Callaham Guitars has recently added some cool upgrade options for Bigsby vibratos that fix some long-criticized design features on the Bigsby. The accessories are functional and add Callaham’s signature precision machining and premium materials. I’m installing the upgraded string shaft and front roller on a B-5 vibrato tailpiece. I’m also installing the upgraded Bigsby on a Suhr tele, which requires modifying the Wilkinson bridge to accept behind-the-bridge stringing. Callaham offers a beautiful bridge upgrade for teles that does the same thing, but modding the Wilkinson only takes about an hour, making it a little more affordable than the completely custom-machined Callaham.
The first step is swapping the string roller. Just loosen the set screw and the roller pin taps out easily.
The new roller fixes the age-old problem of the strings fanning out and slipping behind the bridge by adding perfectly spaced grooves in the roller. The new pin is a slightly tighter fit but taps in with a small punch. Replacing the string retainer shaft is a little more work, but after speaking to the folks at Callaham on the phone, it wasn’t too tough. The small, hollow pins that hold the string ball ends on the Bigsby are actually a tightly rolled metal pin. Callaham recommended just tightly squeezing them and rotating them out with pliers, saying that installing new pins isn’t hard if you ever go back to the original roller.
The new string shaft lets you thread the strings through the tailpiece, under the roller, and back to the tuners, without struggling with pre-bending the strings. Moreover, the Callaham part takes most of the slop and side play out of the arm for better coupling and more sensitive vibrato.
The arm back on, everything locked in place, the Bigsby is ready for install
but first we need to mod the bridge. I remove the bridge and pickup to keep fine metal dust away from the magnets. I mark out the general outline of the material I want to remove from the back edge of the bridge, and clamp the bridge in a bench vise, padded with some thick vinyl.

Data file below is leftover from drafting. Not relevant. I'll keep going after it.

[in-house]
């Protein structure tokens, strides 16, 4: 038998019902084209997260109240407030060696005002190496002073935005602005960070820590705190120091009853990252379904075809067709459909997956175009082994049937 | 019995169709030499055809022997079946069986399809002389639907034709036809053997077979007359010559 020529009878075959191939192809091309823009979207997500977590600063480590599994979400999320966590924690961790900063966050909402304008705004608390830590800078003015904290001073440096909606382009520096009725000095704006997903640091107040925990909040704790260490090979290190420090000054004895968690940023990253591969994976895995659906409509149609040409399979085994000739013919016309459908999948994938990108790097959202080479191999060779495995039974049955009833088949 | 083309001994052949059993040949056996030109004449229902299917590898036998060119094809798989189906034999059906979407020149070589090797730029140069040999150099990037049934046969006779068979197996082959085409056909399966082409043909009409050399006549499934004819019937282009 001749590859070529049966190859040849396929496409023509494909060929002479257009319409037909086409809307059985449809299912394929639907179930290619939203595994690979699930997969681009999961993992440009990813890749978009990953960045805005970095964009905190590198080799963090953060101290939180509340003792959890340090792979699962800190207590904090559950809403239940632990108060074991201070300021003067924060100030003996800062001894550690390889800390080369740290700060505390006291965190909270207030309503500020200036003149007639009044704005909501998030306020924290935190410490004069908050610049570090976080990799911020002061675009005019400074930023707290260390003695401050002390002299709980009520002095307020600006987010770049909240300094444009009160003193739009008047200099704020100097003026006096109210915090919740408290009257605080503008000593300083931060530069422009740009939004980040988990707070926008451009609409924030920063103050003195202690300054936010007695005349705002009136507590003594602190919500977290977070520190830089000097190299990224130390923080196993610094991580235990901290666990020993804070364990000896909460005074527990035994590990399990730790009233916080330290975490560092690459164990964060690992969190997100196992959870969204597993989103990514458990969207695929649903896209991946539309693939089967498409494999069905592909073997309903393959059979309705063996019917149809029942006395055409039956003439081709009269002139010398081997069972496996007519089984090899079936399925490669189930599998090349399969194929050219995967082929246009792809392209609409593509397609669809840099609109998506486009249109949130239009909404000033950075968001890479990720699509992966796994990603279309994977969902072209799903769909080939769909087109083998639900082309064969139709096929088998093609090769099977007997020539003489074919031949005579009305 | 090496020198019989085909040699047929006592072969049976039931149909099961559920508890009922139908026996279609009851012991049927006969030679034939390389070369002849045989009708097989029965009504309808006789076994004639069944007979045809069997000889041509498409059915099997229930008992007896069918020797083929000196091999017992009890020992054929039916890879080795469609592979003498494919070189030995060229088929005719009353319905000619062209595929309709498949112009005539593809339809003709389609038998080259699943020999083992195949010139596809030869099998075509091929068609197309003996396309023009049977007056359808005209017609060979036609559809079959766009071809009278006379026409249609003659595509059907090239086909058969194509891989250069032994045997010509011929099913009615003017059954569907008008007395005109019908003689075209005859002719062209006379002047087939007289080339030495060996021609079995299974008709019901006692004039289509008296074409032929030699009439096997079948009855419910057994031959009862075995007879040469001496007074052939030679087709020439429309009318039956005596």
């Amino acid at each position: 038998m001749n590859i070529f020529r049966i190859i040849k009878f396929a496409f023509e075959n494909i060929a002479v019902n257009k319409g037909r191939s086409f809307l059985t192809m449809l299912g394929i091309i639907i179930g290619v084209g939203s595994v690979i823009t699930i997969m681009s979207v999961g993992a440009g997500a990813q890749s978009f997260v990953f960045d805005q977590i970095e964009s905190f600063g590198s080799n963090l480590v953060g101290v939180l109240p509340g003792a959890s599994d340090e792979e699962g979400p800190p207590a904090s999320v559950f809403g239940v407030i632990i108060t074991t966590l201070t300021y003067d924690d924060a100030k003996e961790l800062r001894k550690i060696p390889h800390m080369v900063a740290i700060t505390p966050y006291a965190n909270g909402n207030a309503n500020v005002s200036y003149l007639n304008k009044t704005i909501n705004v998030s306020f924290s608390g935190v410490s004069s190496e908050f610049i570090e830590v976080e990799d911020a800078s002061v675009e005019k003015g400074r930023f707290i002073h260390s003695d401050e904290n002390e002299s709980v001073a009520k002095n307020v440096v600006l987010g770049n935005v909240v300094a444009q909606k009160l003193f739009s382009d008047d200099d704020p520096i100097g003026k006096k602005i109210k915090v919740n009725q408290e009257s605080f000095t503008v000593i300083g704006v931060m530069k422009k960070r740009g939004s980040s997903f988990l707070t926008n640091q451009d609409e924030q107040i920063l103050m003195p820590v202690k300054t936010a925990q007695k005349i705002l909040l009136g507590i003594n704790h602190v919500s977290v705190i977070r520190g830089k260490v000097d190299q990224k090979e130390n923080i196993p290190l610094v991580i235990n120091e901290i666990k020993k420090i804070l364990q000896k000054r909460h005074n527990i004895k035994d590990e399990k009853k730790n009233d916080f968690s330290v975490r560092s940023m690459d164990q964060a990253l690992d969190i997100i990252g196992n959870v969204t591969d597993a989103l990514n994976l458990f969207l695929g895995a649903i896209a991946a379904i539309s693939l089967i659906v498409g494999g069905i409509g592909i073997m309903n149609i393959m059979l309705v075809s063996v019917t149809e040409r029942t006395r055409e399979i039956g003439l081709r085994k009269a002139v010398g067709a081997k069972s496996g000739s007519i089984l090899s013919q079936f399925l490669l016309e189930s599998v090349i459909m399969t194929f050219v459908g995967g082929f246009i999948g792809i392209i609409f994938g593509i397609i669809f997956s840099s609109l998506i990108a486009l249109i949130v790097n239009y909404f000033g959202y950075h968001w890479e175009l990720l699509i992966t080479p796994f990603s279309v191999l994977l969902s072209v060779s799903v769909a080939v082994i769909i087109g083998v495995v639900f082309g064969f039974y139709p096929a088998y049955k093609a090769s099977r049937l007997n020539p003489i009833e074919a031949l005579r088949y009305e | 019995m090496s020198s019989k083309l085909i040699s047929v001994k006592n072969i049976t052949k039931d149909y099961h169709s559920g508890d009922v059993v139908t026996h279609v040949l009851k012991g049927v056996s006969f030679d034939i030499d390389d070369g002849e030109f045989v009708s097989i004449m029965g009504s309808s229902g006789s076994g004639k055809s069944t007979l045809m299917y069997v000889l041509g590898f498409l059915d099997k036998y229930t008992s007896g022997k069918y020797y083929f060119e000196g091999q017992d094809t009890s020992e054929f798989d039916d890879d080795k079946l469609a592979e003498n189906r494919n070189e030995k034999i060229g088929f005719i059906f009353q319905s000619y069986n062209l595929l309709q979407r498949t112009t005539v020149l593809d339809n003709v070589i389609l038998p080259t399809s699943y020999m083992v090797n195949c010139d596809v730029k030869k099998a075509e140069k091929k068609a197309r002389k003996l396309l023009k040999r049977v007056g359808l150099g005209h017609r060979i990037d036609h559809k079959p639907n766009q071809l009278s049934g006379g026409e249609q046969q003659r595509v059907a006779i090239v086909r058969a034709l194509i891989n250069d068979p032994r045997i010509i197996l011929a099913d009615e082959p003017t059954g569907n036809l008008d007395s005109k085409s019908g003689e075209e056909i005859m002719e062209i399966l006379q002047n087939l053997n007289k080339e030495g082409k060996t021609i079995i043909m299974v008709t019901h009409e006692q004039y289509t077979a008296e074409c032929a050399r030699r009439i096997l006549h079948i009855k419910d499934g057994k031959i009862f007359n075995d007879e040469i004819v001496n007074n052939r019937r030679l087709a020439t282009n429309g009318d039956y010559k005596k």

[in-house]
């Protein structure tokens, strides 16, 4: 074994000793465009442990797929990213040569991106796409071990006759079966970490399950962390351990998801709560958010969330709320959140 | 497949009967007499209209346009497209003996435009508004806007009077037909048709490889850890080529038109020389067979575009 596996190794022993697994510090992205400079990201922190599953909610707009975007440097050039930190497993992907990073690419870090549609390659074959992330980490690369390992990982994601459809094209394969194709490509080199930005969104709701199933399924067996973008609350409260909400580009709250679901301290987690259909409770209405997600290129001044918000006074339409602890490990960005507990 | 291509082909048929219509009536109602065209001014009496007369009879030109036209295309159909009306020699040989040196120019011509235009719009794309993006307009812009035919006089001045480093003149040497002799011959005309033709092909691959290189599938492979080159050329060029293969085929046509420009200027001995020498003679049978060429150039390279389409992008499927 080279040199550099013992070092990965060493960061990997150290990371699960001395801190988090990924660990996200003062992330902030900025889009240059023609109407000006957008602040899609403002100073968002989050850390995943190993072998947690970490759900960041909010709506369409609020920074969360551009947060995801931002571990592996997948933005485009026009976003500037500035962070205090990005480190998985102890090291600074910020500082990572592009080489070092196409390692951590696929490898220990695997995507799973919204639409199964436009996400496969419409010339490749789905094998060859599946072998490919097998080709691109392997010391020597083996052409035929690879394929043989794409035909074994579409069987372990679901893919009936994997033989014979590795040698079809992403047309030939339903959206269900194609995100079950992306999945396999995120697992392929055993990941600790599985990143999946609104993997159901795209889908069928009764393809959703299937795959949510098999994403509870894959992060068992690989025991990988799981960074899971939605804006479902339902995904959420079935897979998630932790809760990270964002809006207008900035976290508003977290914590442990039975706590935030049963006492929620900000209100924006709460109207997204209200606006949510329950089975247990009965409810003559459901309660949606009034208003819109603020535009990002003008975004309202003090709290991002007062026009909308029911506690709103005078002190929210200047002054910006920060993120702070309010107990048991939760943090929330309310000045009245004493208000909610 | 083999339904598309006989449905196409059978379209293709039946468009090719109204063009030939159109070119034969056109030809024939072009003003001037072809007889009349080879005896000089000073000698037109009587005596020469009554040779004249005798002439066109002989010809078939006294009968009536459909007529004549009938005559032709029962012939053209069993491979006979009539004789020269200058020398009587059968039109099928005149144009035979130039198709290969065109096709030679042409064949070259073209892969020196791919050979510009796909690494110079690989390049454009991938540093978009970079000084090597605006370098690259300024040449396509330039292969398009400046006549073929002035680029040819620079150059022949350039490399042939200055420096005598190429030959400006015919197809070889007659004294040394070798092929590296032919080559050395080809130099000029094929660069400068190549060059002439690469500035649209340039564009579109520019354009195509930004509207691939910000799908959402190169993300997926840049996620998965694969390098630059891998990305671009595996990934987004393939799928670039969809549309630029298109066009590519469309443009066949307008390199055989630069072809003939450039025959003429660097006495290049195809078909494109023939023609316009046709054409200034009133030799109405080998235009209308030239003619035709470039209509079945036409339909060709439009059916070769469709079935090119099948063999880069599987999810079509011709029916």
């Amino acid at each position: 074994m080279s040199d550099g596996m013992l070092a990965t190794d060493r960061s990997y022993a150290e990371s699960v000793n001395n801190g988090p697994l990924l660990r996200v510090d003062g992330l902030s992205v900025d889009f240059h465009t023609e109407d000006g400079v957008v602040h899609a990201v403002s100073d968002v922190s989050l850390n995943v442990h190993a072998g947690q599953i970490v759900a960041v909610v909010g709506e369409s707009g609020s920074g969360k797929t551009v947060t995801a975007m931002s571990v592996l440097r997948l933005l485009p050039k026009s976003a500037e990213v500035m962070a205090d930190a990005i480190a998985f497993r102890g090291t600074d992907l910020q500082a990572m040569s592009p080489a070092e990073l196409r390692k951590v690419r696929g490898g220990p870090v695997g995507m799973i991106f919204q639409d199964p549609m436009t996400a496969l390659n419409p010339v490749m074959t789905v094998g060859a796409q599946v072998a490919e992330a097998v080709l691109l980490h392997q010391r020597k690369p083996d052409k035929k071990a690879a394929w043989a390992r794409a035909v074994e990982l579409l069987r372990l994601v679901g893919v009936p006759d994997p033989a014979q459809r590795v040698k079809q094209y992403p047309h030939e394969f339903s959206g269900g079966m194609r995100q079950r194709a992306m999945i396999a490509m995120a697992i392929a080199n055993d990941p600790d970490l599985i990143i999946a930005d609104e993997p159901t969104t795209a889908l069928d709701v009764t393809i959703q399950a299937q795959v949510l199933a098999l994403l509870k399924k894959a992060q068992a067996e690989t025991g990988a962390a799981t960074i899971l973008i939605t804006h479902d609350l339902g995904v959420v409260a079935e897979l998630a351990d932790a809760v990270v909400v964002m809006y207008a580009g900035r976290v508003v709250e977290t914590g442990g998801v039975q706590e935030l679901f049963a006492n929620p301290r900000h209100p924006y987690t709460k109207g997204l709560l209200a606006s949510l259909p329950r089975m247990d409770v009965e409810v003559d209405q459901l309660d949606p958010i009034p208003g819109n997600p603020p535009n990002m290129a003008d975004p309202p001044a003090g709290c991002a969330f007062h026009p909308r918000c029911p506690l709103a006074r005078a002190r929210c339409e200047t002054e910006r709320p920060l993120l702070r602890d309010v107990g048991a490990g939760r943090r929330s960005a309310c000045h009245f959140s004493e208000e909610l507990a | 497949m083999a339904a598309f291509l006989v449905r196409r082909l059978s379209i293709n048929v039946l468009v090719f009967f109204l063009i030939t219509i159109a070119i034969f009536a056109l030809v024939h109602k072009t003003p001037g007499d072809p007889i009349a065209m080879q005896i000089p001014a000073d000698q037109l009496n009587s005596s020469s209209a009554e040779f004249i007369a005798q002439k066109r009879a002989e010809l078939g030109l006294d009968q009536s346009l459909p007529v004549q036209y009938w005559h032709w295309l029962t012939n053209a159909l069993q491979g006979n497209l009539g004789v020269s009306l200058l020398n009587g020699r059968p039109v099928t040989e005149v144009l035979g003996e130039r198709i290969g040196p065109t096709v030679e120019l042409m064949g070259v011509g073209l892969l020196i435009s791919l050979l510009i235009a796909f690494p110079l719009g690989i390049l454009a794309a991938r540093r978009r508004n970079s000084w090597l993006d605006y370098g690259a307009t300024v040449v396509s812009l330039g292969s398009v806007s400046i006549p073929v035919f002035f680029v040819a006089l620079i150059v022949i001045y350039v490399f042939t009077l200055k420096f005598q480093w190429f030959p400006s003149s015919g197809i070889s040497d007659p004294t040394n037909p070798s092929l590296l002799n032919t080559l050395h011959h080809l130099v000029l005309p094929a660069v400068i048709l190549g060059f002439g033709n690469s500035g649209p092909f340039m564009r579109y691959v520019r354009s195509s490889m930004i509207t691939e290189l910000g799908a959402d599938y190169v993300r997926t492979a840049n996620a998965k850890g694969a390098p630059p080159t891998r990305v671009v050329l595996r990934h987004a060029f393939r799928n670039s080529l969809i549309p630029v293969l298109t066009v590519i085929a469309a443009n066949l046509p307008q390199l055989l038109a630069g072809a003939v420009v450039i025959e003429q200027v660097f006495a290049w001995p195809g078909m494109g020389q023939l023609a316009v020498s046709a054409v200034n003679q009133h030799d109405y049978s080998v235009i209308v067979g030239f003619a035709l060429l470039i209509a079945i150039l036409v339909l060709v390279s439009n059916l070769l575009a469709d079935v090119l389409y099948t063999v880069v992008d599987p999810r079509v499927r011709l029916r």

There are a lot of ways to do this, but the Dremel is easy to control in a small space with the flex shaft. I just V out the primary angles
then follow up to clean things up and profile the curves. It’s not perfect doing it by hand this way, and leaves a little of a burr, but it’s easily chased off with fine needle files and finished up with 220 sandpaper. One day I’ll get a mill to make these projects more exact. If the whole bridge were fine polished, I’d have more work to do to bring the reflective shine back, but the Wilkinson bridge is a little more forgiving than an all-chrome or stainless bridge..
Here it is reinstalled on the guitar. From here the Bigsby installation is standard procedure.
The guitar top is protected with tape while the Bigsby is marked out and drilled to depth. The Suhr has locking tuners which make the alignment with Bigsby’s string method even easier. The hardest part (for me) in installing a Bigsby is convincing myself that the vibrato is square to the neck and bridge; the installation instructions are useful for positioning the strings correctly over the pickup poles, but that doesn’t always mean the tailpiece isn’t slightly skewed. The Callaham string spacing roller makes this process dramatically easier. I might get an extra one to help during setup on Bigsbys in the future. Even with the extra markings, I triple check before making those critical holes in the top…
Here it is all strung up. The guitar still needs a full setup, but Suhrs always play splendidly. Start to finish roughly 3 hours of labor, plus parts, and you can have the best of both worlds on any Tele– the fun functionality of a Bigsby vibrato, and the signature tone of the vintage 3 saddle bridge. Of course with all the cool options in bridges, pickups, wiring, saddle materials, and other upgrades, there are still worlds of unique color to bring out, but that’s for another time.